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Gamma-Ray Bursts II
Last September, the universe jiggled. An observatory detected gravitational waves from the merger of two black holes more than a billion light-years away. It was the first direct detection of gravitational waves, which were predicted by Albert Einstein.
Just four-tenths of a second after the waves rippled past Earth, a space telescope detected a flash from the same region of the sky. It lasted for less than a second, but it emitted more energy than the Sun will produce in its entire lifetime.
That flash was known as a gamma-ray burst. Space telescopes see about one such outburst per day. They’re the most powerful events in the universe. And they fall into two classes. One lasts for a few seconds to a few hours — probably triggered by the death of a massive star; more about that tomorrow.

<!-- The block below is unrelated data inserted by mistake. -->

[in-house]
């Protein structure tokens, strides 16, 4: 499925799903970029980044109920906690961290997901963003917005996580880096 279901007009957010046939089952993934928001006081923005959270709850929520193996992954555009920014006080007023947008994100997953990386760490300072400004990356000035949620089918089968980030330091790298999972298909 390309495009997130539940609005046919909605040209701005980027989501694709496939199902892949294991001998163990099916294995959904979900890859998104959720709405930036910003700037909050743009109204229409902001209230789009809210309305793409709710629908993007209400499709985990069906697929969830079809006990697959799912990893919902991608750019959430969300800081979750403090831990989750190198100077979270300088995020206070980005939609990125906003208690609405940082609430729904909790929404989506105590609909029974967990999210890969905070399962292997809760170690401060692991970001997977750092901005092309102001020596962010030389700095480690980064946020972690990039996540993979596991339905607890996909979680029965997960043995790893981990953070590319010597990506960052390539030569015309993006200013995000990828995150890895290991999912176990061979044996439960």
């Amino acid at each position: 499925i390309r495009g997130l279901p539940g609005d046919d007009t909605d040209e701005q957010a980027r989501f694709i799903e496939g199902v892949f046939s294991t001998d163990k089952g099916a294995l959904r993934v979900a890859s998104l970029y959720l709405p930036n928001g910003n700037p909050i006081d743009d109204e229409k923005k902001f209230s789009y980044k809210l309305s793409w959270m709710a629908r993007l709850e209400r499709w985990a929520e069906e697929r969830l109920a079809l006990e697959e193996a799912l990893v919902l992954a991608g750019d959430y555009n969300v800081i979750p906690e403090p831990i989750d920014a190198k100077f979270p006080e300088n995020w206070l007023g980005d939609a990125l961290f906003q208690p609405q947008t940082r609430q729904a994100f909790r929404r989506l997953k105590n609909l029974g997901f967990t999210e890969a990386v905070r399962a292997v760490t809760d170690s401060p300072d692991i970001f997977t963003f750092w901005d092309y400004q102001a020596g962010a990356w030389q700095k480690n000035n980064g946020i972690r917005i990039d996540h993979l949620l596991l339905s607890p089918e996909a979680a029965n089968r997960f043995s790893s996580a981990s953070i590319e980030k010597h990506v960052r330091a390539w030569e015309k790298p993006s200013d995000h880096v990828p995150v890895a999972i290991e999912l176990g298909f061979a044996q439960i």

The other class lasts no more than two seconds, and that’s the class that was seen last year. Theory says these bursts occur in the merger of two stellar “corpses” — a neutron star and a black hole. The black hole takes a bite out of the neutron star, producing a brief but brilliant outburst.
But the gravitational waves from last year’s event show that it was the merger of two black holes. That could mean that the waves and the gamma rays came from different events that just happened to show up at the same time and place. But it also could mean that the merger disrupted a disk of material around the black holes — producing a brief but brilliant outburst.
Script by Damond Benningfield